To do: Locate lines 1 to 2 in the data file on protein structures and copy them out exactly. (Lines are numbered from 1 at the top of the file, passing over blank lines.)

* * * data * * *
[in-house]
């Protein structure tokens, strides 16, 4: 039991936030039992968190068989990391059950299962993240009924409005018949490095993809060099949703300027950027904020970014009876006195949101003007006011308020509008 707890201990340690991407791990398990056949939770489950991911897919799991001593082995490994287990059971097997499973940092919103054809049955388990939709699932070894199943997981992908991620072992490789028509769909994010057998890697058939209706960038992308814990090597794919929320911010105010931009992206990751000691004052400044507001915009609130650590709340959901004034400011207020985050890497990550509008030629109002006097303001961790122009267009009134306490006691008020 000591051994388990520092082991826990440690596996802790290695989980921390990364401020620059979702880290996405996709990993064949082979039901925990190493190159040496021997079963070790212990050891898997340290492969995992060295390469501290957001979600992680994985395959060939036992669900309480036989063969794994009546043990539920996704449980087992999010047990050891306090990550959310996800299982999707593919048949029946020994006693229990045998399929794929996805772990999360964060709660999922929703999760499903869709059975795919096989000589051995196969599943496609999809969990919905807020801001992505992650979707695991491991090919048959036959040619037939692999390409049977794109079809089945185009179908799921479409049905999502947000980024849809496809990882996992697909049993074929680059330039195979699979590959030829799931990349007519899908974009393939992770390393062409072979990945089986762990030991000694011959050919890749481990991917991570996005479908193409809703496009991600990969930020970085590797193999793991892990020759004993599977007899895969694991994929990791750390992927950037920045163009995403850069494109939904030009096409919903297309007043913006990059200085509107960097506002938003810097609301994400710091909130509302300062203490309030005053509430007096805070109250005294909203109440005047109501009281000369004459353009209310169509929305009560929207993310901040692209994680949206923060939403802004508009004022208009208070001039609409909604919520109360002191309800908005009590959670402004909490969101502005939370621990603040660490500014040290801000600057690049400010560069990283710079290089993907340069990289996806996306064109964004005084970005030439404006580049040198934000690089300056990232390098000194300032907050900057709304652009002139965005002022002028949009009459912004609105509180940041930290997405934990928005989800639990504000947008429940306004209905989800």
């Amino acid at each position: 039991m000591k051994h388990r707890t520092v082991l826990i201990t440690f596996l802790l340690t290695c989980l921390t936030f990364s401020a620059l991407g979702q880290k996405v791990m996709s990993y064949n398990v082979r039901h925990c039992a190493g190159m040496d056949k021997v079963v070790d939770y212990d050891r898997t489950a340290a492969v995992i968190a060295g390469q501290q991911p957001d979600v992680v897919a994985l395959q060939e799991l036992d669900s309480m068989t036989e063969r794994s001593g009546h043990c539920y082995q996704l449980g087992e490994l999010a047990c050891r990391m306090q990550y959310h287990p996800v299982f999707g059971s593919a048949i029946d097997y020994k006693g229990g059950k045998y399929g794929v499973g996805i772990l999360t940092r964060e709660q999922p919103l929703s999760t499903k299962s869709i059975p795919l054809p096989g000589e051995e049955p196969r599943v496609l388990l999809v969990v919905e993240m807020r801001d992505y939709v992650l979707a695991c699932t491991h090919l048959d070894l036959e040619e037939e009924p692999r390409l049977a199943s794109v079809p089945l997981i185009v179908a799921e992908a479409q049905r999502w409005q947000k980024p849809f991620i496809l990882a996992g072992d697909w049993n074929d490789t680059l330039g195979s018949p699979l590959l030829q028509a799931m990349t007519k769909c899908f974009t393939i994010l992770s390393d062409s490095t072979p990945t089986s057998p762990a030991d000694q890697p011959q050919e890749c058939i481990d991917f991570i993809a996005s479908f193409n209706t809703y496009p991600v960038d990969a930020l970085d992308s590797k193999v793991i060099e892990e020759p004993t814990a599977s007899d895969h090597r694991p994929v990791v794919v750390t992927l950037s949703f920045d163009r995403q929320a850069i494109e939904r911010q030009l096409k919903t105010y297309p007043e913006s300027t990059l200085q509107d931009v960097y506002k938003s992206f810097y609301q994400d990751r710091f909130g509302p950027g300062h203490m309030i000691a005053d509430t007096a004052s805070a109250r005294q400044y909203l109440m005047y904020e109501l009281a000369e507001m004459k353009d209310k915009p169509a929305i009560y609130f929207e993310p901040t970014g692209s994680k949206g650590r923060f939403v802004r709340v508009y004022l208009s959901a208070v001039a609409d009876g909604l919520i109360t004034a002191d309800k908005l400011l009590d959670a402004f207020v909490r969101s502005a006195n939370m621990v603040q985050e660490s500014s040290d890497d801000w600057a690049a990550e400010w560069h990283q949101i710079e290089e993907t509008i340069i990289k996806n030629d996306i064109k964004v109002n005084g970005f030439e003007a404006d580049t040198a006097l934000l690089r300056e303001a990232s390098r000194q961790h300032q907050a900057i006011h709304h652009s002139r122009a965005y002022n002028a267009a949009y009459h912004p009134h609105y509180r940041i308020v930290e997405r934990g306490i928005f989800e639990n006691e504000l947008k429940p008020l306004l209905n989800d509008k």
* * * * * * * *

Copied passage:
[in-house]
């Protein structure tokens, strides 16, 4: 039991936030039992968190068989990391059950299962993240009924409005018949490095993809060099949703300027950027904020970014009876006195949101003007006011308020509008 707890201990340690991407791990398990056949939770489950991911897919799991001593082995490994287990059971097997499973940092919103054809049955388990939709699932070894199943997981992908991620072992490789028509769909994010057998890697058939209706960038992308814990090597794919929320911010105010931009992206990751000691004052400044507001915009609130650590709340959901004034400011207020985050890497990550509008030629109002006097303001961790122009267009009134306490006691008020 000591051994388990520092082991826990440690596996802790290695989980921390990364401020620059979702880290996405996709990993064949082979039901925990190493190159040496021997079963070790212990050891898997340290492969995992060295390469501290957001979600992680994985395959060939036992669900309480036989063969794994009546043990539920996704449980087992999010047990050891306090990550959310996800299982999707593919048949029946020994006693229990045998399929794929996805772990999360964060709660999922929703999760499903869709059975795919096989000589051995196969599943496609999809969990919905807020801001992505992650979707695991491991090919048959036959040619037939692999390409049977794109079809089945185009179908799921479409049905999502947000980024849809496809990882996992697909049993074929680059330039195979699979590959030829799931990349007519899908974009393939992770390393062409072979990945089986762990030991000694011959050919890749481990991917991570996005479908193409809703496009991600990969930020970085590797193999793991892990020759004993599977007899895969694991994929990791750390992927950037920045163009995403850069494109939904030009096409919903297309007043913006990059200085509107960097506002938003810097609301994400710091909130509302300062203490309030005053509430007096805070109250005294909203109440005047109501009281000369004459353009209310169509929305009560929207993310901040692209994680949206923060939403802004508009004022208009208070001039609409909604919520109360002191309800908005009590959670402004909490969101502005939370621990603040660490500014040290801000600057690049400010560069990283710079290089993907340069990289996806996306064109964004005084970005030439404006580049040198934000690089300056990232390098000194300032907050900057709304652009002139965005002022002028949009009459912004609105509180940041930290997405934990928005989800639990504000947008429940306004209905989800």